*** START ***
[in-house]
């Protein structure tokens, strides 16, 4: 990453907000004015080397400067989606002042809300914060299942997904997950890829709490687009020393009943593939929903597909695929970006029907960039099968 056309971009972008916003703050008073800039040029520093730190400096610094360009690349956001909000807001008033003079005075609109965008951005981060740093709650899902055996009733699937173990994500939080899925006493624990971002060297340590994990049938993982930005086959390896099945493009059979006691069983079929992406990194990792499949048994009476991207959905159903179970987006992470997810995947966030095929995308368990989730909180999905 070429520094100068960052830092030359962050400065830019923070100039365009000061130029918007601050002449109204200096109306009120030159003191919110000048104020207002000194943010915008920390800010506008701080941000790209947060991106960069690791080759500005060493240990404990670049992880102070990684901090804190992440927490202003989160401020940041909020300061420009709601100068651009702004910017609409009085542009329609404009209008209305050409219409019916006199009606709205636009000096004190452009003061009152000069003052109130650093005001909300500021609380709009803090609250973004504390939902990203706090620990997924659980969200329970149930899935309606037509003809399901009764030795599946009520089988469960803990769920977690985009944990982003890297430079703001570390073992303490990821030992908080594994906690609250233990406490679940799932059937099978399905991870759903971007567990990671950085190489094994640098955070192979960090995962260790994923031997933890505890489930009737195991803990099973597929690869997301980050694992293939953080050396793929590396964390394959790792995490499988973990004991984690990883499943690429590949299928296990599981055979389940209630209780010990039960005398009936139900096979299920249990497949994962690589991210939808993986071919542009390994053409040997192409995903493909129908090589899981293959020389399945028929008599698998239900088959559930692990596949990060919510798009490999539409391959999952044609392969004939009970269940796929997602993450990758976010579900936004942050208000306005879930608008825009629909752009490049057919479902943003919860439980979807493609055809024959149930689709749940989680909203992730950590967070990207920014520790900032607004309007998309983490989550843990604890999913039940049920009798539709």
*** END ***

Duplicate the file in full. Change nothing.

[in-house]
């Protein structure tokens, strides 16, 4: 990453907000004015080397400067989606002042809300914060299942997904997950890829709490687009020393009943593939929903597909695929970006029907960039099968 056309971009972008916003703050008073800039040029520093730190400096610094360009690349956001909000807001008033003079005075609109965008951005981060740093709650899902055996009733699937173990994500939080899925006493624990971002060297340590994990049938993982930005086959390896099945493009059979006691069983079929992406990194990792499949048994009476991207959905159903179970987006992470997810995947966030095929995308368990989730909180999905 070429520094100068960052830092030359962050400065830019923070100039365009000061130029918007601050002449109204200096109306009120030159003191919110000048104020207002000194943010915008920390800010506008701080941000790209947060991106960069690791080759500005060493240990404990670049992880102070990684901090804190992440927490202003989160401020940041909020300061420009709601100068651009702004910017609409009085542009329609404009209008209305050409219409019916006199009606709205636009000096004190452009003061009152000069003052109130650093005001909300500021609380709009803090609250973004504390939902990203706090620990997924659980969200329970149930899935309606037509003809399901009764030795599946009520089988469960803990769920977690985009944990982003890297430079703001570390073992303490990821030992908080594994906690609250233990406490679940799932059937099978399905991870759903971007567990990671950085190489094994640098955070192979960090995962260790994923031997933890505890489930009737195991803990099973597929690869997301980050694992293939953080050396793929590396964390394959790792995490499988973990004991984690990883499943690429590949299928296990599981055979389940209630209780010990039960005398009936139900096979299920249990497949994962690589991210939808993986071919542009390994053409040997192409995903493909129908090589899981293959020389399945028929008599698998239900088959559930692990596949990060919510798009490999539409391959999952044609392969004939009970269940796929997602993450990758976010579900936004942050208000306005879930608008825009629909752009490049057919479902943003919860439980979807493609055809024959149930689709749940989680909203992730950590967070990207920014520790900032607004309007998309983490989550843990604890999913039940049920009798539709």